Similarly, IronRuby recently released version 1.1 last month.
If, like me, you currently have an older version of Ruby installed like 1.8.7, how can you upgrade while ensuring there are no compatibility issues with code you’ve written or 3rd party gems/plugins you’ve used?
You could spin up a new VM instance, sure, but that seems like a lot of overheard for testing a new language.A pile of Rubies
1.0 was just released; rejoice! From the RVM homepage:
RVM is a command line tool which allows us to easily install, manage and work with multiple ruby environments from interpreters to sets of gems.
Installation is a breeze using the RVM shell script:
curl to download the script source and pipes it to the shell to be run. There is one additional step, and that’s to edit your shell configuration (
~/.bash_profile on my OSX machine):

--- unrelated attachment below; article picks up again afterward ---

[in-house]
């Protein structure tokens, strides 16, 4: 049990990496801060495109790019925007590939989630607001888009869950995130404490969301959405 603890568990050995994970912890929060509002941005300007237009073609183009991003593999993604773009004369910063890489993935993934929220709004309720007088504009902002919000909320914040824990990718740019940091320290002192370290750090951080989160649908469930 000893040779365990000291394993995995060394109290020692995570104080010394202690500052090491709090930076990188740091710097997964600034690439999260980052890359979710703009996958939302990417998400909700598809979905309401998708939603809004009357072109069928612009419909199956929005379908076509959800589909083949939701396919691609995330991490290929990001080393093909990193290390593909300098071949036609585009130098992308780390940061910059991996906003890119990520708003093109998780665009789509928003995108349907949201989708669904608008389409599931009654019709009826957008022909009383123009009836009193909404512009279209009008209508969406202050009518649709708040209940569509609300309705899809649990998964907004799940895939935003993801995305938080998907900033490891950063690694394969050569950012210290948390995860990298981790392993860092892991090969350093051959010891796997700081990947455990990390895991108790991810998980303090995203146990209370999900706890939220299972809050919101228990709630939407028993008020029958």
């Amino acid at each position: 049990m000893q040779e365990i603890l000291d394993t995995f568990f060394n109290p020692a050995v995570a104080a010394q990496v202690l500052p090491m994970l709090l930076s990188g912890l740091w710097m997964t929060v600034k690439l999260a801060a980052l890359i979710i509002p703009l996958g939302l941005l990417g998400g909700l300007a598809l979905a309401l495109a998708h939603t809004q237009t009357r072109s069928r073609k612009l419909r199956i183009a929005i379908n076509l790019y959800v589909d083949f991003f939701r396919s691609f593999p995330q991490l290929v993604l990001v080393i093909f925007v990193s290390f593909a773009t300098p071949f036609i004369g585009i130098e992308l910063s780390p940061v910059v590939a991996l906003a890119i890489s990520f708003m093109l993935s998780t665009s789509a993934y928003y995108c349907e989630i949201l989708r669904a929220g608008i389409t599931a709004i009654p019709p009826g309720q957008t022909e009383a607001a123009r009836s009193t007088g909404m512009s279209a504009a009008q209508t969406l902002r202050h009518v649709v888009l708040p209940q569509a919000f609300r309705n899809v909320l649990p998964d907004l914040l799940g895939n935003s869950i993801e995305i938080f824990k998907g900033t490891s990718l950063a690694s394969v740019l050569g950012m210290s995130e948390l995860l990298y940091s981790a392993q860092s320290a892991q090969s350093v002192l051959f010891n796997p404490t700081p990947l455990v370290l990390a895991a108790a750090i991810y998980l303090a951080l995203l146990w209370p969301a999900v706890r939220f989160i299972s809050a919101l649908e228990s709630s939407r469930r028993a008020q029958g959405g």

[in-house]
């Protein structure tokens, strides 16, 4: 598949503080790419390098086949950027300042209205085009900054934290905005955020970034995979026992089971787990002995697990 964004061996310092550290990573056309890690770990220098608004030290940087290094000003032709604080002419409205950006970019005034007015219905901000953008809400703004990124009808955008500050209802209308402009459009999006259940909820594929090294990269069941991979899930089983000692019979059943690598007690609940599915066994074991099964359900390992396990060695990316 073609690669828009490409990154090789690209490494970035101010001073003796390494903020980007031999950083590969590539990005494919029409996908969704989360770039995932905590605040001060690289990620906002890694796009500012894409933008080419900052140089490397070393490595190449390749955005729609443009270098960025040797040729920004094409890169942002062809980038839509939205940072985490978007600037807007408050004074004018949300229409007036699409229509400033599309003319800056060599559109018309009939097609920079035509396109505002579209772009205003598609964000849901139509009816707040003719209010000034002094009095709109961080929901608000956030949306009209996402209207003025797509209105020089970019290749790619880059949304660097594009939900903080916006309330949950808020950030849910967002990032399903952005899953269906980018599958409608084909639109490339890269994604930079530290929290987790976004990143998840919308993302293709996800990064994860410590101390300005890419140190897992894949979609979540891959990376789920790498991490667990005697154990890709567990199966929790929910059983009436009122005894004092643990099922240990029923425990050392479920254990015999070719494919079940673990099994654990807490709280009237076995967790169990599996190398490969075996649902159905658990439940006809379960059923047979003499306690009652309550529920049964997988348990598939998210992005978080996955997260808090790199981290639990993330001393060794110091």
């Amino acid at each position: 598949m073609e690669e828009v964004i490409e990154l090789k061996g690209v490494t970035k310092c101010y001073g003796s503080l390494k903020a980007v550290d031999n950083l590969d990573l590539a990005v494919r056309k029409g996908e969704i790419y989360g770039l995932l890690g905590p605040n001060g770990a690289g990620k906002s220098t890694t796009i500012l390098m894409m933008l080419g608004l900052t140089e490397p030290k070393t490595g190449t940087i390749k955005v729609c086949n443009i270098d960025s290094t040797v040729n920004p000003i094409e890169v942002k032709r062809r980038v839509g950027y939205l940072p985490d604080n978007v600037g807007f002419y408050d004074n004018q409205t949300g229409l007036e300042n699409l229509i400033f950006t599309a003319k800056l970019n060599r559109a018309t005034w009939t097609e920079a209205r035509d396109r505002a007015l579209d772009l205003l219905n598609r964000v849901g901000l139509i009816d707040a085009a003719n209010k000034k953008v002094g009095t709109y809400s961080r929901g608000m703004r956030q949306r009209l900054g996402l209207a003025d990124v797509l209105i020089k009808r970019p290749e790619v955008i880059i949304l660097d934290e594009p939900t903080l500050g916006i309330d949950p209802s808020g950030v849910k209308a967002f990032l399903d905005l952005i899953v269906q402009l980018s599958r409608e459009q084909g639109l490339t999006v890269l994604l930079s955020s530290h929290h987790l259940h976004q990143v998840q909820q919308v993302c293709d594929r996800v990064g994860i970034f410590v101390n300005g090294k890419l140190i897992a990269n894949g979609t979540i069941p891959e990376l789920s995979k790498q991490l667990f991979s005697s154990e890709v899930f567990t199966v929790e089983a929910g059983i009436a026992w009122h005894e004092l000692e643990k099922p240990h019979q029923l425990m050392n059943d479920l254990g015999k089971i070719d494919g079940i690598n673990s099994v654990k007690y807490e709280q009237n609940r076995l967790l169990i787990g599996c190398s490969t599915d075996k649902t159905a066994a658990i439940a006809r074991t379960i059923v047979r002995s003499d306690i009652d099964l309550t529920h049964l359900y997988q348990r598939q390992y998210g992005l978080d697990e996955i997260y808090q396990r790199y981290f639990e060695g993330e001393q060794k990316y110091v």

[[ -s "$HOME/.rvm/scripts/rvm" ]] && . "$HOME/.rvm/scripts/rvm" # This loads RVM into a shell session.
Then just open a new shell session and start using RVM. Some helpful commands are:
$ rvm install 1.8.7 $ rvm install 1.9.2 $ rvm list $ rvm --default 1.9.2 $ rvm 1.8.7
(The RVM documentation has more information on commands and their usage.)Pik for Windows
Pik is similar to RVM, but works on Windows. It’s “just a gem”, so installation is also a breeze. First, create a
c:\pik\ directory and add it to your
PATH environment variable. Then just:
c:\> gem install pik && pik_install c:\pik\
I already had 1.8.7, 1.9.2 and IronRuby installed, so to make pik aware of them I only had to run:
c:\> pik add c:\Ruby187\bin c:\> pik add c:\Ruby192\bin c:\> pik add c:\ironruby-1.1\bin c:\> pik list c:\> pik switch 1.9.2
(Refer to the Pik documentation for more commands.)
Cross-platform, side-by-side language installations. So good.